We’ve never met a traveler who wanted to go to Rome and skip a visit to the Vatican City, universally known as the Cradle of Christianity. Although within the city of Rome, it’s the world’s smallest sovereign state, by both area and population (it has fewer than 1,000 citizens!).
However, despite its tiny size, the Vatican City holds numerous treasures of incomparable beauty and artistic value, making this “walled enclave” one of the world's most-visited places each year!
And because of its enormous number of attractions, and the ensuing hordes of pilgrims and tourists who flock to the streets every day, a visit to the Vatican City could easily become confusing and frustrating if one is not adequately prepared.
So, if you’re struggling asking yourself questions such as “What and When to visit the Vatican?” just relax… Thanks to the following suggestions, made you by ItalyXP, you will be able to optimize your time and energy, visiting this magical place at its best!
First of all, we recommend you to arrive at the Vatican City passing by the Ponte Sant'Angelo, an ancient bridge adorned with ten stunningly beautiful statues of angels. This path will provide you with terrific picture opportunities of the Tiber and the towering Castel Sant’Angelo, the ancient tomb of Emperor Hadrian with a secret passage to the Vatican once used by fleeing popes!
We suggest continuing your walk through the wide Via della Conciliazione until arriving to the Saint Peter's Square, in the heart of the Vatican City: you can now admire this magnificent, elliptical square, surrounded by two sides of imposing columns arranged in a prominent colonnade, symbolizing the embracing arms of Mother Church. This is probably the greatest place of worship in Italy and a main gathering place for tourists and pilgrims from all over the world. And yes, you’re certainly already seen it on the news!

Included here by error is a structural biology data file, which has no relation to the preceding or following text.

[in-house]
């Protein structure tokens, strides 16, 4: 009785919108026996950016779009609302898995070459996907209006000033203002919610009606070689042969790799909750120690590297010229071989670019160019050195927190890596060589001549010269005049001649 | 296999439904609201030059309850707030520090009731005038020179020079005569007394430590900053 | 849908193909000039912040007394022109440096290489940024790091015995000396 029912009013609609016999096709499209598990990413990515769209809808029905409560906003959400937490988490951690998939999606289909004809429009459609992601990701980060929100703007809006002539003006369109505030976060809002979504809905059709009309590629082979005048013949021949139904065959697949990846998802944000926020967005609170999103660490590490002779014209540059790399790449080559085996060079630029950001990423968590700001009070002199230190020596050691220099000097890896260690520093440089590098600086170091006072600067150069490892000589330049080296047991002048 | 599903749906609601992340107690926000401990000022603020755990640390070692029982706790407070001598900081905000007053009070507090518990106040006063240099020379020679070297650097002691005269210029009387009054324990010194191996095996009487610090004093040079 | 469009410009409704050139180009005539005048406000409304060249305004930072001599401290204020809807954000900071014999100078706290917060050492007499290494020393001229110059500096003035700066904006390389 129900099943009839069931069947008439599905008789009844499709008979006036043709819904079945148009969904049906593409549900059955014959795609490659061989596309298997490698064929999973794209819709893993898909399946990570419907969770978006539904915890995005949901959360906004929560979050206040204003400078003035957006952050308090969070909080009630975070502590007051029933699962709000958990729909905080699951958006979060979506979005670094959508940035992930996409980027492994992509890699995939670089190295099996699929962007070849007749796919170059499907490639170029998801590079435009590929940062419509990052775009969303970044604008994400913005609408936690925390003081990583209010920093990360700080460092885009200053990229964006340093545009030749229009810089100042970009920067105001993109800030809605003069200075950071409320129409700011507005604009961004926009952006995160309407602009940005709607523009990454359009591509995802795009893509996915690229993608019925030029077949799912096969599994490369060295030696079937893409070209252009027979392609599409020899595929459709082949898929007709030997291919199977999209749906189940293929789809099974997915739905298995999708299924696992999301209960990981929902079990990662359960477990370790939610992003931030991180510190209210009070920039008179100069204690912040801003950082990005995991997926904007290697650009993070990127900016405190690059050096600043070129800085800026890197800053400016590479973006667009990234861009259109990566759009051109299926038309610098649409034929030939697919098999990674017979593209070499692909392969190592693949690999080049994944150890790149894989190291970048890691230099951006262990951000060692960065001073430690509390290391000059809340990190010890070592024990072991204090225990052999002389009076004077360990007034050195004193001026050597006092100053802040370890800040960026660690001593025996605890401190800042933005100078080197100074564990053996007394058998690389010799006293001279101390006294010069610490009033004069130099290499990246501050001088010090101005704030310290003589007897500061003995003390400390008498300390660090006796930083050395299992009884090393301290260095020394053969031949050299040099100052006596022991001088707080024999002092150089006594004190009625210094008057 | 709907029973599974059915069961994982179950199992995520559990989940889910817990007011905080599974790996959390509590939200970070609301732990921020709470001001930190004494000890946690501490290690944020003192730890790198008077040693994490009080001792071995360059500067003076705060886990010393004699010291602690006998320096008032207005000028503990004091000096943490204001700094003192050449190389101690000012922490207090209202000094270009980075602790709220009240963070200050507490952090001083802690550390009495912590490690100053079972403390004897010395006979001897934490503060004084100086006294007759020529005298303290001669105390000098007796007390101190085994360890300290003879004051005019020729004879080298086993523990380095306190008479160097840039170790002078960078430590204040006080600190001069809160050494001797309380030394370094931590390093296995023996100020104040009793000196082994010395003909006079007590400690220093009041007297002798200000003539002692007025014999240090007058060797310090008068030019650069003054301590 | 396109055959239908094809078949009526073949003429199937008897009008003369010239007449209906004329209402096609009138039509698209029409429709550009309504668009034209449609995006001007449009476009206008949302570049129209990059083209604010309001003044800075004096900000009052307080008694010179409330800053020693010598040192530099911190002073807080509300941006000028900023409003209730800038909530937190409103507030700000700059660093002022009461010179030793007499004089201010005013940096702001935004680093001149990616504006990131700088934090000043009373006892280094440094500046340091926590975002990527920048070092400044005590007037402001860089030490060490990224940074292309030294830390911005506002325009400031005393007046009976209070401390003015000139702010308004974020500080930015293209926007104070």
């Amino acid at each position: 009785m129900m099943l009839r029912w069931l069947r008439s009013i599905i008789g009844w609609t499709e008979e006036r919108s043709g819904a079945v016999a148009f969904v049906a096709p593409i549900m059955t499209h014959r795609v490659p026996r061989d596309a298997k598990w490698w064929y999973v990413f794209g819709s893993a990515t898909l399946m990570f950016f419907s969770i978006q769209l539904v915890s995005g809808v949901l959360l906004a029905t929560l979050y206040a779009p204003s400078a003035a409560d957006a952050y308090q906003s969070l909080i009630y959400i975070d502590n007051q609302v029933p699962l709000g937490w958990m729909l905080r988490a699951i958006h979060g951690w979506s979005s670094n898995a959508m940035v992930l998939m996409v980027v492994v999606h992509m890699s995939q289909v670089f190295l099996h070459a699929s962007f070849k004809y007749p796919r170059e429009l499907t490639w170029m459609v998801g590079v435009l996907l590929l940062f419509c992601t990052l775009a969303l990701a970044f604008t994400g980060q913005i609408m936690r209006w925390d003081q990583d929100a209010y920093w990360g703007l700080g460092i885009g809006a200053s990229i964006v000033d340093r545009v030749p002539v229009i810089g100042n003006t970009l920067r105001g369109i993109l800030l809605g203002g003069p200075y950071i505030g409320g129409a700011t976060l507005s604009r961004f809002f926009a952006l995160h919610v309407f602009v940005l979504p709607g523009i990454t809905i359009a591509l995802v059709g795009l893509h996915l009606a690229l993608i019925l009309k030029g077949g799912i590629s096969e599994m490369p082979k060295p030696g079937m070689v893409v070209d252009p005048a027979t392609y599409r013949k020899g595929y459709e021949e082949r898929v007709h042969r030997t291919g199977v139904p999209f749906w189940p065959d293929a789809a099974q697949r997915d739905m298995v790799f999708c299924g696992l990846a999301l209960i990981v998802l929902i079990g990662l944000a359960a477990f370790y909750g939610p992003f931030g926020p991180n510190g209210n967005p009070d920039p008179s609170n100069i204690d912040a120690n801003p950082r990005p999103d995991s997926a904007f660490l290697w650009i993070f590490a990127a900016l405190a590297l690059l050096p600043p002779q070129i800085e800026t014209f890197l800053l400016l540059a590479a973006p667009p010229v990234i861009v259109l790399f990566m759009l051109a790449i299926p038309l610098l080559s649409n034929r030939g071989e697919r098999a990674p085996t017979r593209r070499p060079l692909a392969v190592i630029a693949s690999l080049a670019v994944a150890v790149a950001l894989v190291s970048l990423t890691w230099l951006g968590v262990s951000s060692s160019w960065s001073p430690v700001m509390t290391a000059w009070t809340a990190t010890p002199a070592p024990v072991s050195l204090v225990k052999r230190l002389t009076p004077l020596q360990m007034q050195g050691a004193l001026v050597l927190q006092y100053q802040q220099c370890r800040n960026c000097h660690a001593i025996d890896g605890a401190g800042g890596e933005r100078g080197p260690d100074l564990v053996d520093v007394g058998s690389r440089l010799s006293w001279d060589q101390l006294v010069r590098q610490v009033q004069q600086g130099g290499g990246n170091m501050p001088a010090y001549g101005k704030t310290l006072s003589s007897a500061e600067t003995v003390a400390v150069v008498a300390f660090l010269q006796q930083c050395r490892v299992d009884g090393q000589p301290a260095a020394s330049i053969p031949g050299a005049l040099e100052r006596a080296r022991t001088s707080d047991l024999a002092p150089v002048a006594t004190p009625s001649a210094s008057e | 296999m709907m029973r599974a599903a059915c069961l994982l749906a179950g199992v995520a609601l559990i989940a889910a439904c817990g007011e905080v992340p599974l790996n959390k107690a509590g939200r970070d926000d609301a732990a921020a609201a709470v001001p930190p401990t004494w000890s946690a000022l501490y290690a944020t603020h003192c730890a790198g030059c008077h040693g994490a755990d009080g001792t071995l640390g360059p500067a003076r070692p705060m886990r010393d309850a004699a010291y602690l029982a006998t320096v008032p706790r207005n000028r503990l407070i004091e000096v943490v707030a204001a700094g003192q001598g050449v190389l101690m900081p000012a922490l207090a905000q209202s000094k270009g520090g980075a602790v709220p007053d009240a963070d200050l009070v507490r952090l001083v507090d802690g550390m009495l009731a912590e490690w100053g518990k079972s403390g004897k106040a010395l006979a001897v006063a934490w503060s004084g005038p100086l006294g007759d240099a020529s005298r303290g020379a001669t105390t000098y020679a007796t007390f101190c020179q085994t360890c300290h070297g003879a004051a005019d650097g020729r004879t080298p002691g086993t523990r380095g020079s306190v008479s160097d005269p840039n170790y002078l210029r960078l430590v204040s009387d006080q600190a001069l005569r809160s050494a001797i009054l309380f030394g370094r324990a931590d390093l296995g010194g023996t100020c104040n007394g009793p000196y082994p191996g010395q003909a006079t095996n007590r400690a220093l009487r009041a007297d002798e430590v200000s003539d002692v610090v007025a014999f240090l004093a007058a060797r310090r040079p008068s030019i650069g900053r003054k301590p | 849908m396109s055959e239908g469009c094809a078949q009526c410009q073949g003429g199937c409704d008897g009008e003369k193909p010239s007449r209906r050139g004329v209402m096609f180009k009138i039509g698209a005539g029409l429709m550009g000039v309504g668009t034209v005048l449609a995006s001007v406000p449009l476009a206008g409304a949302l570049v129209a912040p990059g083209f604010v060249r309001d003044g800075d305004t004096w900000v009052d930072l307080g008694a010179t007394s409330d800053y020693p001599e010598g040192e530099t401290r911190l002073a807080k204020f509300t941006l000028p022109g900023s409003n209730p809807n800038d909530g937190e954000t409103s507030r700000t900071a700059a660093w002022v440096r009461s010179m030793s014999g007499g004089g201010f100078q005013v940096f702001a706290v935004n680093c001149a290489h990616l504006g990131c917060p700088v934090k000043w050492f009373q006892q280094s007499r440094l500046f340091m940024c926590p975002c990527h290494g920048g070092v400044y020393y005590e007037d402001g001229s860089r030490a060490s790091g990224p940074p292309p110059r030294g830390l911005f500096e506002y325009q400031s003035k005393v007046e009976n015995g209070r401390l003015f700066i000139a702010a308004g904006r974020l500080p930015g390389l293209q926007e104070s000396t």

In front of the homonymous square stands the Saint Peter's Basilica, one of the largest churches in the world. We highly recommend entering the church to admire the enormous interior space that houses many eternal artworks, including Michelangelo's world-famous Pietà. The entrance is free, but make sure you dress appropriately (shorts, tank tops, bare shoulders or short skirts are not allowed).
If you're not afraid of heights and you are in a good shape (it takes a little bit of effort), you can also climb the Dome of Saint Peter’s Basilica to the balcony, from which you can get breathtaking views of Rome, and probably one of the best views in Italy.
To discover the best panoramic views points of Rome, check our suggestions here!
A day at the Vatican wouldn’t be complete without a visit the Vatican Museums, the largest museum complex in the world with over 1400 rooms… You will be amazed by this astonishing amount of art: immense galleries with lots of Renaissance works, masterpieces by the greatest artists of all time, the Raphael Rooms, the papal palace and, of course the Sistine Chapel, beautifully frescoed by Michelangelo.
Although it might be a pleasure to get lost in this realm of art, the Vatican Museums’ collection and the sheer size (stretching over 9 miles) of the complex really does require a bit of guidance. That’s why we suggest you to rely on an Small Group Tour of Vatican Museums, Sistine Chapel and St. Peter's Basilica, giving you the opportunity to have a memorable visit!
Being one of the most touristic sights in the world, also in the Vatican City there is unfortunately a lot of the so-called “tourist traps”: places that trick inexperienced tourists by selling low quality, inauthentic food at inflated price. It’s generally considered wise in Rome to try avoiding eating on any of the major piazzas… But let’s face it: there are plenty of tourist traps on the side streets, too.